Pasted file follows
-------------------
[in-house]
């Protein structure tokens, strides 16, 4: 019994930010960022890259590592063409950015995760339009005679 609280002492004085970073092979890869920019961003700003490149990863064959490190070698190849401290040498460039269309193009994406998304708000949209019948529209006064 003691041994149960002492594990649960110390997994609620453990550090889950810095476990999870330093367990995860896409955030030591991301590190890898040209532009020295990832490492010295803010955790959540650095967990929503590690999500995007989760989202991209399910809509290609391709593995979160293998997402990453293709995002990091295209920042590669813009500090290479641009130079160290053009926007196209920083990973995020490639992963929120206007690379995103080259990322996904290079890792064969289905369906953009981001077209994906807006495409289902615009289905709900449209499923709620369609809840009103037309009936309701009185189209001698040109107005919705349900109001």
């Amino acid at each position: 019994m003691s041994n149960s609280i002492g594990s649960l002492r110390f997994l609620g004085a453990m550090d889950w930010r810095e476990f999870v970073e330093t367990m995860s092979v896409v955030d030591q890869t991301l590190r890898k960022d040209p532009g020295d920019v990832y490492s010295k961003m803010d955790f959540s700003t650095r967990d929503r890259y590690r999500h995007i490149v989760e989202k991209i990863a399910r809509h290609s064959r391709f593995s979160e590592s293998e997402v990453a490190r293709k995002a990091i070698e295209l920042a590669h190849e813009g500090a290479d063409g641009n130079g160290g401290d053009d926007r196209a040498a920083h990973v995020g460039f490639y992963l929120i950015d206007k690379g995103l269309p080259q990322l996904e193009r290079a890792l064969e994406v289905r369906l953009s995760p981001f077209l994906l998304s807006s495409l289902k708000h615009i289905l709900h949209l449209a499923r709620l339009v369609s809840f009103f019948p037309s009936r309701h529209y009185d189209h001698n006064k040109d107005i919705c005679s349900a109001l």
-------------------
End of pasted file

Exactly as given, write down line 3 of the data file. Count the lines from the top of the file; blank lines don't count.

């Amino acid at each position: 019994m003691s041994n149960s609280i002492g594990s649960l002492r110390f997994l609620g004085a453990m550090d889950w930010r810095e476990f999870v970073e330093t367990m995860s092979v896409v955030d030591q890869t991301l590190r890898k960022d040209p532009g020295d920019v990832y490492s010295k961003m803010d955790f959540s700003t650095r967990d929503r890259y590690r999500h995007i490149v989760e989202k991209i990863a399910r809509h290609s064959r391709f593995s979160e590592s293998e997402v990453a490190r293709k995002a990091i070698e295209l920042a590669h190849e813009g500090a290479d063409g641009n130079g160290g401290d053009d926007r196209a040498a920083h990973v995020g460039f490639y992963l929120i950015d206007k690379g995103l269309p080259q990322l996904e193009r290079a890792l064969e994406v289905r369906l953009s995760p981001f077209l994906l998304s807006s495409l289902k708000h615009i289905l709900h949209l449209a499923r709620l339009v369609s809840f009103f019948p037309s009936r309701h529209y009185d189209h001698n006064k040109d107005i919705c005679s349900a109001l």